Vanderbilt Journal of Transnational Law


R. Lee Bennett

First Page



In January 1973, the Departments of State and Justice submitted to Congress a draft bill that defines the jurisdictional immunities of foreign states in United States courts. This draft legislation represents a major shift in the State Department's posture on the substantive and procedural issues of sovereign immunity that will undoubtedly stir considerable controversy within the international bar during its examination by Congress.

A survey of current United States practice regarding the immunity of foreign states reveals that reform is mandatory. At present the determination whether a foreign state is entitled to jurisdictional immunity is made by the courts, whose decisions admittedly are governed by State Department "suggestions" transmitted through the Attorney General. The promise of the Tate letter, which announced the executive's withdrawal from the judicial process, has been undermined repeatedly by executive suggestions of immunity prompted by political exigencies. Moreover, the political considerations underlying these suggestions are not required to be disclosed and are not subject to judicial review. Even when the executive branch is silent in a particular case, the courts continue to defer to its dominant role on sovereign immunity issues by referring to the policy set forth in the Tate letter or to State Department "decisions" in past cases. Additionally, the present state of the law provides neither the foreign state nor the private claimant any assurance that a foreign state's activity falls within the scope of the Tate letter doctrine. Further, the variegated procedures for service of process and for attachment are inadequate. Even if the court assumes jurisdiction, a final judgment against the foreign sovereign may be worth nothing since the assets of a foreign state are wholly immune from execution in satisfaction of a judgment. Finally, the present arrangement is manifestly unfair to the victims of a foreign state's torts. A more detailed examination of the development and current practice of the doctrine of sovereign immunity is presented in Part II.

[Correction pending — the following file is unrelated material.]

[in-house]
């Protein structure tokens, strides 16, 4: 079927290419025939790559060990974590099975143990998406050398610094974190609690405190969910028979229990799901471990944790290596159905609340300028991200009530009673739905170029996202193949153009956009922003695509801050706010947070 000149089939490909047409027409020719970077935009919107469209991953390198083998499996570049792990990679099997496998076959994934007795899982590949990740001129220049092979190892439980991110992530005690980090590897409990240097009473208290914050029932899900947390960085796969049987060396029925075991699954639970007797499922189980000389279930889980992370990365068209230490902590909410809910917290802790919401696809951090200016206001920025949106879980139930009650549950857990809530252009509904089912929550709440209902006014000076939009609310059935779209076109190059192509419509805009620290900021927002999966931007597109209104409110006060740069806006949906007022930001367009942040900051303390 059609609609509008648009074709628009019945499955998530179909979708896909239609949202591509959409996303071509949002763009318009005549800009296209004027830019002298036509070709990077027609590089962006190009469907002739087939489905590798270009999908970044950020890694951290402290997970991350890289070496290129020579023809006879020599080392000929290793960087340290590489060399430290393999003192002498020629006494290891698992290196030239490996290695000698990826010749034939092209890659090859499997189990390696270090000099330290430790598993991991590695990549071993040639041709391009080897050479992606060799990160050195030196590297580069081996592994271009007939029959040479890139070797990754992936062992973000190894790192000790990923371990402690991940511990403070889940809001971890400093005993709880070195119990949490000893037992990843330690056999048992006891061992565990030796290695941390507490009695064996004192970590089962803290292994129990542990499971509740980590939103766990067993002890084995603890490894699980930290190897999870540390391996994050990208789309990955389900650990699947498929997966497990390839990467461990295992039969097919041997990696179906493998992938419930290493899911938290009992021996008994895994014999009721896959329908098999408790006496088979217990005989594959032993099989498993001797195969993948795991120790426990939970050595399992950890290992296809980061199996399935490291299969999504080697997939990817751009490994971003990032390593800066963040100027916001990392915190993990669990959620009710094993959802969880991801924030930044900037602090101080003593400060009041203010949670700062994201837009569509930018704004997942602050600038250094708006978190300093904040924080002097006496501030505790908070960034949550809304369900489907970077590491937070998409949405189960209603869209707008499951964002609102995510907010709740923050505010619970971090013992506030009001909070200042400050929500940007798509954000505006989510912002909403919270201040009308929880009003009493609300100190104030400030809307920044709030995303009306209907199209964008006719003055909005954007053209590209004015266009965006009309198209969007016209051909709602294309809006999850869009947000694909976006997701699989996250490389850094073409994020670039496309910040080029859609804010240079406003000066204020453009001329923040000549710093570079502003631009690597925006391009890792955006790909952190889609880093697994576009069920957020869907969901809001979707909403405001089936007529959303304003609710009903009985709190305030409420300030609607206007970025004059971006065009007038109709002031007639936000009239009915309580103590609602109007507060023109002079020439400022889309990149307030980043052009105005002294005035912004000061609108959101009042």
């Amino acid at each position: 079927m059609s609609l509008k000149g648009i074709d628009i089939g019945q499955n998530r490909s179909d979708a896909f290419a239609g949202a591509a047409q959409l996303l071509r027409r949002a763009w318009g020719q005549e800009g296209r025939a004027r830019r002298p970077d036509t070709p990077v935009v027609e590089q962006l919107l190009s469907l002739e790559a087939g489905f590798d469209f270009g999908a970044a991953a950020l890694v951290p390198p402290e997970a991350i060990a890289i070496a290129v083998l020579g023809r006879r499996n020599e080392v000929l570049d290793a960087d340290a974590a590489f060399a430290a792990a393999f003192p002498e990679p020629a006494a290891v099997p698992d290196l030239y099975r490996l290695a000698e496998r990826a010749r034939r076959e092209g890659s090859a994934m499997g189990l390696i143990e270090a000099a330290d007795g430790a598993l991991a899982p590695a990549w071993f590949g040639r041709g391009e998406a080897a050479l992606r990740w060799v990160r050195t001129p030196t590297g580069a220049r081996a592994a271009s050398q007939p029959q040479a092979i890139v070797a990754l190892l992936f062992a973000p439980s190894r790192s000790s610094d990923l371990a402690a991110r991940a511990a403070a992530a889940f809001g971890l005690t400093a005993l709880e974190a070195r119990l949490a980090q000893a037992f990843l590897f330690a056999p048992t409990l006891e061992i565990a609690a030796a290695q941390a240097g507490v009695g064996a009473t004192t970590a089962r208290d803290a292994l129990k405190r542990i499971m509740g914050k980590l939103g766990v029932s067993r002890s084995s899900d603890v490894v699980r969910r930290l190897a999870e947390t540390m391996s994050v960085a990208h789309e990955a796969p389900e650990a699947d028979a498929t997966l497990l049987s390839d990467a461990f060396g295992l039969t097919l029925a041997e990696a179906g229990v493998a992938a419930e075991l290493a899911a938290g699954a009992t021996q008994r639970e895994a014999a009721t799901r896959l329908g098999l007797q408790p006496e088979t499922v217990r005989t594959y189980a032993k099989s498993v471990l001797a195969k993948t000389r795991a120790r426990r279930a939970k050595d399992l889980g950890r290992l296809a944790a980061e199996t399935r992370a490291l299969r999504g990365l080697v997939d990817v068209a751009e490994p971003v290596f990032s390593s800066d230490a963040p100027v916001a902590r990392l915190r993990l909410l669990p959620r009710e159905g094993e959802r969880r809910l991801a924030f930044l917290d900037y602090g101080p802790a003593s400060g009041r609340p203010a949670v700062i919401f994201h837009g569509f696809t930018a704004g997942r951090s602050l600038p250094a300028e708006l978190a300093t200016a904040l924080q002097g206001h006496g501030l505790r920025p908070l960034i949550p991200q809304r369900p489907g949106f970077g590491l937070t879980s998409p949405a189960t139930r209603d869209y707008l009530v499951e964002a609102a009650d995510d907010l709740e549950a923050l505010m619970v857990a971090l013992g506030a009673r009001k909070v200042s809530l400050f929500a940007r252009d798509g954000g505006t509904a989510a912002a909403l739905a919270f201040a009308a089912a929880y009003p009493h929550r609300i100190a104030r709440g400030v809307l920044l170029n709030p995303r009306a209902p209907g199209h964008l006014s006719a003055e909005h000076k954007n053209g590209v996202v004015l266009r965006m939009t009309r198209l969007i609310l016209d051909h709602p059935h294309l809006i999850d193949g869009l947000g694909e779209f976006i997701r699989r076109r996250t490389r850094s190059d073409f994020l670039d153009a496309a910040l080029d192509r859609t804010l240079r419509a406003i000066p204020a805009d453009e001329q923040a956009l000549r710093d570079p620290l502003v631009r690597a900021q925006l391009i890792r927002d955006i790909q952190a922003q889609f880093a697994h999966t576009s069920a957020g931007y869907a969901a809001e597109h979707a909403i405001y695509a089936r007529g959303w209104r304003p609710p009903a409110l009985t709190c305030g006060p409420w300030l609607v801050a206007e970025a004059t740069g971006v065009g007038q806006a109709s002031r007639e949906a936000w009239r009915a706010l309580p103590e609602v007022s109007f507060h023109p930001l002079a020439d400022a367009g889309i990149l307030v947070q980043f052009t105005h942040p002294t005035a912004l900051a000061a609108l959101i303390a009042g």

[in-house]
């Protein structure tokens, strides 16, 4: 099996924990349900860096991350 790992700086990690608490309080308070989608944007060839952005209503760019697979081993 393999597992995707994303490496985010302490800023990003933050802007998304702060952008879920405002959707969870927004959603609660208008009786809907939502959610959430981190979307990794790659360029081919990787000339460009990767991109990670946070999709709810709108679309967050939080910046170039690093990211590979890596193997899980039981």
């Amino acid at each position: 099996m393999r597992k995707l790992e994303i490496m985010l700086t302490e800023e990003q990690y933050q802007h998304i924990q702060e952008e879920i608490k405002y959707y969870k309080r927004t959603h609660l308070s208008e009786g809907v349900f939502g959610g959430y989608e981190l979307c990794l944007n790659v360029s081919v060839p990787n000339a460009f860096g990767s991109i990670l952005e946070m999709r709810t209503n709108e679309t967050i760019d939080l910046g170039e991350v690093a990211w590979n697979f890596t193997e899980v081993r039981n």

To resolve the above-described problems, the draft bill proposes a comprehensive regime that would regulate all aspects of a private suit against a foreign state, its political subdivisions, agencies and instrumentalities. First, and most significantly, the bill entirely removes the State Department from the judicial process. The Department would no longer issue suggestions at the request of a foreign sovereign or a domestic court. In determining whether to grant immunity to a foreign state, the courts would be guided solely by the statute, existing and developing American and foreign case law, and principles of international law. Secondly, the bill eliminates attachment as a jurisdictional basis for claims against foreign states and implements procedures for obtaining service of process by mail. Thirdly, the assets of a foreign state relating to its commercial activities in the United States will no longer enjoy absolute immunity from execution on adverse judgments. The particulars of the proposed statute are analyzed seriatim in Part III.

Notwithstanding the desiderata of a statutory regime governing claims against foreign states, the fundamental question raised by this particular proposal is whether it represents an unconstitutional infringement of the executive's powers over the conduct of foreign affairs. In its present form, the bill absolutely precludes executive suggestions of immunity. Part IV of this Note considers whether the executive has inherent powers in the area of foreign affairs, and, if so, whether the power to suggest immunity to the courts is a necessary incident of this power.